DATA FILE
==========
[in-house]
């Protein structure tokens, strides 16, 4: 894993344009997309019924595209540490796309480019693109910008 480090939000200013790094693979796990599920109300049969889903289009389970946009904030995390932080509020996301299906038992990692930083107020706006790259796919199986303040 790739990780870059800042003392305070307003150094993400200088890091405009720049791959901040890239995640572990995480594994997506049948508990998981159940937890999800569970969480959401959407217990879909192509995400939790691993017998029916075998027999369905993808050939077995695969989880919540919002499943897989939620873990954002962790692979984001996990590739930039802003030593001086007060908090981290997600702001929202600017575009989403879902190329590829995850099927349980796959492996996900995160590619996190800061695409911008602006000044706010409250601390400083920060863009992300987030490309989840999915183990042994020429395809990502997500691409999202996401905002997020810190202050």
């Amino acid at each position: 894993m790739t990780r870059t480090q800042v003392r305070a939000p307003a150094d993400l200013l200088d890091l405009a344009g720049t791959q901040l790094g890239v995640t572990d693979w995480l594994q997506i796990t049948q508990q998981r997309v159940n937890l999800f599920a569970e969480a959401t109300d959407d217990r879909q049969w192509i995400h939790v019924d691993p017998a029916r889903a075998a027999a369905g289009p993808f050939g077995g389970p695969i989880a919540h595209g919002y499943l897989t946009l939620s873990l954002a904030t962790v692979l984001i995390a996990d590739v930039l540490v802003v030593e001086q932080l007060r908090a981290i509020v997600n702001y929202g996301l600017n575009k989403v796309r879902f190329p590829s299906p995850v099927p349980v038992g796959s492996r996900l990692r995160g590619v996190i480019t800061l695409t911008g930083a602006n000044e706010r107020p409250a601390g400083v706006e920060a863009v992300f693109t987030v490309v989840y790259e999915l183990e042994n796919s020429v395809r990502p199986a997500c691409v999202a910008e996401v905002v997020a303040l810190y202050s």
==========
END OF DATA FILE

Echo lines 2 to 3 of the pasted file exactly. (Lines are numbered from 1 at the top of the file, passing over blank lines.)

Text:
């Protein structure tokens, strides 16, 4: 894993344009997309019924595209540490796309480019693109910008 480090939000200013790094693979796990599920109300049969889903289009389970946009904030995390932080509020996301299906038992990692930083107020706006790259796919199986303040 790739990780870059800042003392305070307003150094993400200088890091405009720049791959901040890239995640572990995480594994997506049948508990998981159940937890999800569970969480959401959407217990879909192509995400939790691993017998029916075998027999369905993808050939077995695969989880919540919002499943897989939620873990954002962790692979984001996990590739930039802003030593001086007060908090981290997600702001929202600017575009989403879902190329590829995850099927349980796959492996996900995160590619996190800061695409911008602006000044706010409250601390400083920060863009992300987030490309989840999915183990042994020429395809990502997500691409999202996401905002997020810190202050």
């Amino acid at each position: 894993m790739t990780r870059t480090q800042v003392r305070a939000p307003a150094d993400l200013l200088d890091l405009a344009g720049t791959q901040l790094g890239v995640t572990d693979w995480l594994q997506i796990t049948q508990q998981r997309v159940n937890l999800f599920a569970e969480a959401t109300d959407d217990r879909q049969w192509i995400h939790v019924d691993p017998a029916r889903a075998a027999a369905g289009p993808f050939g077995g389970p695969i989880a919540h595209g919002y499943l897989t946009l939620s873990l954002a904030t962790v692979l984001i995390a996990d590739v930039l540490v802003v030593e001086q932080l007060r908090a981290i509020v997600n702001y929202g996301l600017n575009k989403v796309r879902f190329p590829s299906p995850v099927p349980v038992g796959s492996r996900l990692r995160g590619v996190i480019t800061l695409t911008g930083a602006n000044e706010r107020p409250a601390g400083v706006e920060a863009v992300f693109t987030v490309v989840y790259e999915l183990e042994n796919s020429v395809r990502p199986a997500c691409v999202a910008e996401v905002v997020a303040l810190y202050s």